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Shanghai's all-boys classes to double enrollment

Updated: 2013-05-03 07:33
By Wang Zhenghua in Shanghai ( China Daily)

The operator of Shanghai's first all-boys classes plans to expand enrollment for the new semester as one of its founders hailed the once-controversial program a success.

After eight months of operation, Shanghai No 8 High School gained approval from parents for the two boys-only classes and plans to double enrollment to 120 students for the semester starting in September.

The classes are a pilot program of the Huangpu district education bureau and East China Normal University, as they attempt to address the tendency of boys to be outperformed and overshadowed by girls in school.

Shanghai's all-boys classes to double enrollment

Shanghai No 8 High School is the only all-boys school in the city. Gao Erqiang / China Daily

On Wednesday, more than 200 parents and their children showed up at a consultation meeting for enrollment at the school, and they crowded into an auditorium. Many brought application materials and all kinds of certificates with the hope of getting their boys into the program.

Earlier, hundreds of parents had paid visits to the school for an on-site inspection.

The focus of parents' attention has also shifted. When the idea of all-boys classes was presented last year, a heated topic was whether the lack of contact with girls would adversely affect the boys.

But on Wednesday, many had dropped their previous concerns and went straight to the question of whether their children are excellent enough to qualify, and what special courses and opportunities are available at the experimental classes.

"Aimed at boys, the classes are able to bring their advantages to full play," a parent surnamed Xu was quoted as saying to the Metro Express on Thursday. She said her son had started feeling inferior because the girls are outperforming boys in academics in the junior high school.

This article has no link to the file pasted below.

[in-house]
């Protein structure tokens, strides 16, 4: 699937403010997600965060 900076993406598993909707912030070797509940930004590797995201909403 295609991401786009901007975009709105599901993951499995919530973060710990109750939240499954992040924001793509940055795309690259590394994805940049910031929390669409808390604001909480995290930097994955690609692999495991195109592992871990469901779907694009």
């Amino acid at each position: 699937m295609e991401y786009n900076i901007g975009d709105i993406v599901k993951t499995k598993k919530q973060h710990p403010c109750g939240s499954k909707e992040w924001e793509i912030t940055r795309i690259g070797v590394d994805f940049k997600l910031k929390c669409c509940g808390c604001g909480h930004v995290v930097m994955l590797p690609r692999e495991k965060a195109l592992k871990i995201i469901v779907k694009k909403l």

Calling the classes' operation in the first period a success, Lu Qisheng, the school's principal, said on Thursday that the classes do not aim to train everyone into an elite student but to make students do their best within their capabilities.

"Talent and ability vary among students, and only a small group of them can be elite," he told China Daily. "What we try to do is have boys do their best and get to the upper limits within their range of capability."

As such, two criteria are attached to whether the boys have achieved their potential.

One is having the initiative to gain knowledge rather than receiving it passively from teachers, Lu said. The other is understanding planning and self-management.

The first group of 60 students have shown progress in both areas, he said. "For example, students have adopted a different attitude toward others' criticism. In the past, they may get irritated by or turn a deaf ear to the criticism because of the adolescent psychological inversion.

"But now they will treat it as an 'assistance' that will make them do better," Lu said.

As for the concerns of lacking communication with girls, Lu said he and many parents were worried needlessly.

"Boys told me they have more channels to communicate with girls than I thought," Lu said. "One boy goes to next-door classes to tell girls stories, while another is keen to show girls how to dance."

Boys also made progress in their academic performances. Lu said that among the top 20 students in the grade with best academic performances, eight were from all-boys classes at the beginning of last semester, and that number grew to 14 by the end of the semester.

All of these will help with the school's enrollment, which will start on Saturday, he added.

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